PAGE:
Another consideration is the pressure drop between the compressor and the outlet. The longer the run from the compressor, the larger the pipe required to provide good flow at high pressures. This is going to have a cost impact. Larger diameter pipes require larger fittings. Once you get above about ¾”, items like ball valves jump from under $10 to up near $20. The recommendations I’ve read advise an optimum size of 1-¼” and a minimum size of ¾”. For a one-man shop, consuming a three to four CFM flow, I decided that ¾” would have to be adequate. As it turned out, I don’t think I would see any difference with a larger diameter pipe.

The system I installed (Figure 1) includes a vertical seven foot section of 2” pipe adjacent to the compressor. This slows the air flow and provides alarge surface area to cool the air. There is a short section of ¾” pipe at the bottom (Figure 2) where a tee provides the inlet from the compressor, and a drain point via a ¾” ball valve. The top of the 2” section reduces to ¾” again before traversing the basement and entering the bottom of the garage wall (Figure 3). The pipe slopes slightly down towards the garage.

Immediately after entering the garage there is a ¾” tee, the bottom of which goes to a ball valve drain point while the top extends up the wall to another ball valve (Figure 4) which isolates all of the outlet couplers and the 100-foot hose reel from the supply of air. The isolation valve is handy since the couplers leak a little bit. If I forget to turn off the isolation valve the compressor will run occasionally, usually in the small hours of the night. BRRRRRRR.

Figure 4 - Isolation valve, filter, and pressure gauge

Above the isolation valve I have a tee which feeds the 100-foot reel via a filter with a pressure gauge. The pressure gauge is easily visible and is handy just to confirm the pressure in the pipe.

From the top of the tee the pipe enters an elbow and extends on a slight upward slope to three outlet couplers above the work area. All of the pipe, fittings, and ball valves are ¾”. The outlet couplers are standard ¼” NPT using reduction bushings to fit the ¾” tees in the main pipe.

Since I had no experience of plumbing, I measured everything and laid out the design in a computer drawing package. I was then able to take the diagram to a plumbing supplier and have all the pipe cut to length and the fittings supplied. Since the plumbing supplier knew what I was making, he even fitted some sections together to save me some additional work.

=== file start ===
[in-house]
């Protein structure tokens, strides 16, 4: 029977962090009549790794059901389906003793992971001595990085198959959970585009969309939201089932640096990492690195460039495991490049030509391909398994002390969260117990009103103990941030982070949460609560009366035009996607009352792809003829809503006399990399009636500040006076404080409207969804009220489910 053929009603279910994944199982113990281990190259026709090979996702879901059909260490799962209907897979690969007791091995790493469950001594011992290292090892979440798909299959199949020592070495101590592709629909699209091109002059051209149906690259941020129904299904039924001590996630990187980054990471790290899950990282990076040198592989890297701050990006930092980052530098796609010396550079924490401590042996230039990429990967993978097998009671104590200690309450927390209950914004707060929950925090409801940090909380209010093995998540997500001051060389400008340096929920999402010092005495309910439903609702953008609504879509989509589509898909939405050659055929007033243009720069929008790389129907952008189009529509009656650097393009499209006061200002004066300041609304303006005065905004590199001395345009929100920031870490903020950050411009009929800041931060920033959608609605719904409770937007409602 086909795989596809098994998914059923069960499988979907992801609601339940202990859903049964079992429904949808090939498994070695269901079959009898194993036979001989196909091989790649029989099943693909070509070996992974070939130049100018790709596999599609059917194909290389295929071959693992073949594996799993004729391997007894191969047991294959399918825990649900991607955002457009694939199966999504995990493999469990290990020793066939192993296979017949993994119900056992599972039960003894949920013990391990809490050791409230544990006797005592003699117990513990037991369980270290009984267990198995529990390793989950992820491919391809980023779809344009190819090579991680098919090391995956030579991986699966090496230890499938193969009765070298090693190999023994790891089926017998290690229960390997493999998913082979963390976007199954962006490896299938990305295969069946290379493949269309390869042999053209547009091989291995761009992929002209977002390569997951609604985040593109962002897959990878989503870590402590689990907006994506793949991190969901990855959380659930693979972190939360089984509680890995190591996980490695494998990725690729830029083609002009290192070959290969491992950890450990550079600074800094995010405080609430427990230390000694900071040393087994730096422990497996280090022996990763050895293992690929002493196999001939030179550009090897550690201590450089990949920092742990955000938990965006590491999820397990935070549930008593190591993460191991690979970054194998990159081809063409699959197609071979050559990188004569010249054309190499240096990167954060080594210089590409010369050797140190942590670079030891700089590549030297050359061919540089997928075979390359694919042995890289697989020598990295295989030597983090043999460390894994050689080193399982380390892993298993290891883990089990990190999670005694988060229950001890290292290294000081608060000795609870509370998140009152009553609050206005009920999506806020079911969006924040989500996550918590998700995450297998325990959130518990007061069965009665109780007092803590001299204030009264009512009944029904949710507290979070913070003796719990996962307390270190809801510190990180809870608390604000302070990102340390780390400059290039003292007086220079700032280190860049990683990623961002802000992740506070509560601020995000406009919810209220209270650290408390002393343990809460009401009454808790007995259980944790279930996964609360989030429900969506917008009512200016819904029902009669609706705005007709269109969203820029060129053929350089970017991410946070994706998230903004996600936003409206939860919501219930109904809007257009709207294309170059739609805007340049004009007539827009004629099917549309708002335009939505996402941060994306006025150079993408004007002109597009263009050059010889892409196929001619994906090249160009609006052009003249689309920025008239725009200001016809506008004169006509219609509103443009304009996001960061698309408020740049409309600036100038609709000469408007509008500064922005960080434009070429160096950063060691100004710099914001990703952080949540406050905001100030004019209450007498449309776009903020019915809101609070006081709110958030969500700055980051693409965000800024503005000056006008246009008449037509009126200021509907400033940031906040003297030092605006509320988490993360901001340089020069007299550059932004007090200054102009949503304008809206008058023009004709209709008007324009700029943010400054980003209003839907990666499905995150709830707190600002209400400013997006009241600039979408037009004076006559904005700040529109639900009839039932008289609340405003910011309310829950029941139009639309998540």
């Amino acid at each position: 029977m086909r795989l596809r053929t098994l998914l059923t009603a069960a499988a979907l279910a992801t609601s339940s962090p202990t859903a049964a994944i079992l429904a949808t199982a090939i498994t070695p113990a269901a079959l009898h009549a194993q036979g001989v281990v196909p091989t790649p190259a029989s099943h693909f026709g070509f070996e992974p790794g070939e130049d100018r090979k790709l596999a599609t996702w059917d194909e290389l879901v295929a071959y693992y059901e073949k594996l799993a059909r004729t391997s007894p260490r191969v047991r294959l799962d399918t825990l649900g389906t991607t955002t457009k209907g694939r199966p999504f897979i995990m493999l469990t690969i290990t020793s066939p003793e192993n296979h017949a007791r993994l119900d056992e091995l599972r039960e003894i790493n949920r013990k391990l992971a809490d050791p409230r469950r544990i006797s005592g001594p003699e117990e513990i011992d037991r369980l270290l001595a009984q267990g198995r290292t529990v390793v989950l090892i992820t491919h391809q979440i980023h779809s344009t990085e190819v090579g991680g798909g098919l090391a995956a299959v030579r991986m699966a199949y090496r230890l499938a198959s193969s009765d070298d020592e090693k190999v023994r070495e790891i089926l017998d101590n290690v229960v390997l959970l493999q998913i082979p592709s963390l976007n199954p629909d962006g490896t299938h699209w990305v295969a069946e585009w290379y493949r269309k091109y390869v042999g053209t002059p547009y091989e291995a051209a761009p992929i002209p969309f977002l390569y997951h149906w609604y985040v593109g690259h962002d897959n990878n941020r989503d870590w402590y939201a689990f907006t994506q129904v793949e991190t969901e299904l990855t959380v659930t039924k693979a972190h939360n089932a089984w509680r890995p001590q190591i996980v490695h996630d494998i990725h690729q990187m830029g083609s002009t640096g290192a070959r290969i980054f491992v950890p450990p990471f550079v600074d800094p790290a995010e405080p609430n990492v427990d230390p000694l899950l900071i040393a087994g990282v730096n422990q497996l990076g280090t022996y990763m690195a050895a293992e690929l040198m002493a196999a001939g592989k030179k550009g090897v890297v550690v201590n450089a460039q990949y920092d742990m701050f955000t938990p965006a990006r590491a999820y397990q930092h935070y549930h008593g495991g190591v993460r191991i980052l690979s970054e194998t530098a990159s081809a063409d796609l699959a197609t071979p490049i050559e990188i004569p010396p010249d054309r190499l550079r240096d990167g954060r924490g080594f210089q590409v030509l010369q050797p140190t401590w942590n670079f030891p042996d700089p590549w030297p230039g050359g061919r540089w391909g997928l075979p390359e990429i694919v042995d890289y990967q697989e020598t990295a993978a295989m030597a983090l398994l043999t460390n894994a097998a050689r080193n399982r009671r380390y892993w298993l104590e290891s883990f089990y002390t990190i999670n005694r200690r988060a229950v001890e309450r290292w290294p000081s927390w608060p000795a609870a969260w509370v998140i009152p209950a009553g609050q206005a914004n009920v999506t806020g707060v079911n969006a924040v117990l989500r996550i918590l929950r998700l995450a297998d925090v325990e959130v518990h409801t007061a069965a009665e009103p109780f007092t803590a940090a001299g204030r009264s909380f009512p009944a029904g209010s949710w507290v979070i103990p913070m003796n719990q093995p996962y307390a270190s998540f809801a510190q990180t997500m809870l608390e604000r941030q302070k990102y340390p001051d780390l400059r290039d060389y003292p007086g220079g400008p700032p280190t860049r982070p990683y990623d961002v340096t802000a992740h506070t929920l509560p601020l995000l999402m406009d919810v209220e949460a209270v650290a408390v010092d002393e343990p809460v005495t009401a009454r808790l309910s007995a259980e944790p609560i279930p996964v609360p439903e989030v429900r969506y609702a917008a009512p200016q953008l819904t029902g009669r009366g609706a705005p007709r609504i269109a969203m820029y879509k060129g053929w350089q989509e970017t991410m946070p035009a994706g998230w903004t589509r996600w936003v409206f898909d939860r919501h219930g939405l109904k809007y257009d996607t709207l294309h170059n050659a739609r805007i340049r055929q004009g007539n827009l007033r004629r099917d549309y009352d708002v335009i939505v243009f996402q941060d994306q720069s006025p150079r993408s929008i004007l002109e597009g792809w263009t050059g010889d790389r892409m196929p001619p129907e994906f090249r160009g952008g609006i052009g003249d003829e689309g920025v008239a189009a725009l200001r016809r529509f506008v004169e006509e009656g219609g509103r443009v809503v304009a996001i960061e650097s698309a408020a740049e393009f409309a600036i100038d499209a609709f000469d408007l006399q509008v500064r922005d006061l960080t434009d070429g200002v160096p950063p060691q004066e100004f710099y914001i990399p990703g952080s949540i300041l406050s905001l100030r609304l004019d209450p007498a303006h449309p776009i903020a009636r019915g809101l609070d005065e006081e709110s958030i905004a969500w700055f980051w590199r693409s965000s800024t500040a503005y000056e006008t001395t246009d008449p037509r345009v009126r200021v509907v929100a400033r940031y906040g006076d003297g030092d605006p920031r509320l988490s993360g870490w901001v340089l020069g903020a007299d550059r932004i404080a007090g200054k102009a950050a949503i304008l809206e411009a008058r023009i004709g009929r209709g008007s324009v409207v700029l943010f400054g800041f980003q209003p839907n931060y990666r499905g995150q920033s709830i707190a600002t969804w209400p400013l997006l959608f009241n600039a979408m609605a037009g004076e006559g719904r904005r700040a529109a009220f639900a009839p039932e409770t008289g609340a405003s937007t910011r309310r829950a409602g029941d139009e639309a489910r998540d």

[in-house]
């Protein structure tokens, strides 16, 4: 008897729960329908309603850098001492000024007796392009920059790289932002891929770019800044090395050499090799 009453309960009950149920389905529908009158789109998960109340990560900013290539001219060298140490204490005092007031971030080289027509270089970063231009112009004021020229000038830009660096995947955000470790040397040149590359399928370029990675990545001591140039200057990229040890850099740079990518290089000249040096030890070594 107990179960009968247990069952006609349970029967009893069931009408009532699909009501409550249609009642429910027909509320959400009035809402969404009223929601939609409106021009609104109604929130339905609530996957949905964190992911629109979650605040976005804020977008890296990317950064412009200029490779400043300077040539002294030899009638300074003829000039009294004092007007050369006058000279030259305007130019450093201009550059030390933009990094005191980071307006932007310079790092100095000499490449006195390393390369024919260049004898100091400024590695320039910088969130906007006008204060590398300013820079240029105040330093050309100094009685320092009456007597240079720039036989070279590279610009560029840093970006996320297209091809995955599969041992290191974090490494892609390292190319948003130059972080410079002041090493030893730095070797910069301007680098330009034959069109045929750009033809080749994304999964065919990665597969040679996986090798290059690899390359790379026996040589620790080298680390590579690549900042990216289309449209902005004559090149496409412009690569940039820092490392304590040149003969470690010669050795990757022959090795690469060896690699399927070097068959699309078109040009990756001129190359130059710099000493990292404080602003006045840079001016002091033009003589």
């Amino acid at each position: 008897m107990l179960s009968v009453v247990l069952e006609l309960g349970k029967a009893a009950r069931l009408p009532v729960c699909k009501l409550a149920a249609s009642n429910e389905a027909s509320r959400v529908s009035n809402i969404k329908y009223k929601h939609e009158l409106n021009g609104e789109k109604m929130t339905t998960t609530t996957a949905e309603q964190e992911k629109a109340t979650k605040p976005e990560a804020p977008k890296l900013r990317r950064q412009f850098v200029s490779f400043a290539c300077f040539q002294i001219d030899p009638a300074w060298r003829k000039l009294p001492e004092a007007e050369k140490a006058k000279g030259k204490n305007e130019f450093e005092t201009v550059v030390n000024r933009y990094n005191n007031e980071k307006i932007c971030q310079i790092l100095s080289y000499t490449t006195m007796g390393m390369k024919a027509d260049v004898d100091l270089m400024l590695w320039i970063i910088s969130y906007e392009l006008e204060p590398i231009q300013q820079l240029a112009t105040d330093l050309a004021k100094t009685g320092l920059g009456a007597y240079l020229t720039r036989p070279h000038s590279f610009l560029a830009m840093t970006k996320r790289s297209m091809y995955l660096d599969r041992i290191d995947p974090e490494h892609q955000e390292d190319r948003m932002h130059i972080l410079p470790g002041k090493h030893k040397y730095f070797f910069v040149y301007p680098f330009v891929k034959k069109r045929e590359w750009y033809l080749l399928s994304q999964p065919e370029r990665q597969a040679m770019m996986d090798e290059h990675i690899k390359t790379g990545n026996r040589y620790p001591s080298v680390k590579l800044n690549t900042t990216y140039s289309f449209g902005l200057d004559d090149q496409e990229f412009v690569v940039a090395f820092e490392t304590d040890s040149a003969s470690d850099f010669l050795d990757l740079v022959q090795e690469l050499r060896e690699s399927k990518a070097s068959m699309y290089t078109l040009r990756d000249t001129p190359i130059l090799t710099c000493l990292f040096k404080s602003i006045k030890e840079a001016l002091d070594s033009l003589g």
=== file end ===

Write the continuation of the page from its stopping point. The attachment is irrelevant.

In use, the compressor tank is set at 125 psi and I have the regulator adjusted for a line pressure of 90 psi which is suitable for the drill. I have a separate pressure regulator on the riveter which performs best between 25 and 40 psi depending on the size of the rivets.

Simple, common sense design choices can provide a workable distribution system. Firstly, use the pipe itself as a heat sink. The longer the run from the compressor, the cooler the air will be at the outlet. Slope the pipes so that water condensing inside can be collected at low points and drained via ball valves. If possible, provide one section of larger diameter pipe close to the compressor. This provides a larger surface area as a heat sink and slows the flow down so that the air has time to cool. Be creative about the selection of fittings; you don’t need an expensive 2” ball valve if you can install a 2”- ¾” reduction coupling and use a ¾” ball valve.
Figure 5 - Air coupler fitted to ¾” tee

initially estimated the installation would cost around $150 but it came in at just under $200 with all the outlet couplers. Yes, it was a considerable investment for a one-man shop but I have a safe and pleasant work area. Since I installed the system I've hardly given it another thought except to appreciate the convenience it provides by having air available when and where I need it. I've since purchased a couple of paint spray guns and a 3” disk cutter. I’m more than happy that I took the time to install the compressed air system correctly.






The article had originally appeared in the December 2003 EAA Chapter 174 Newsletter.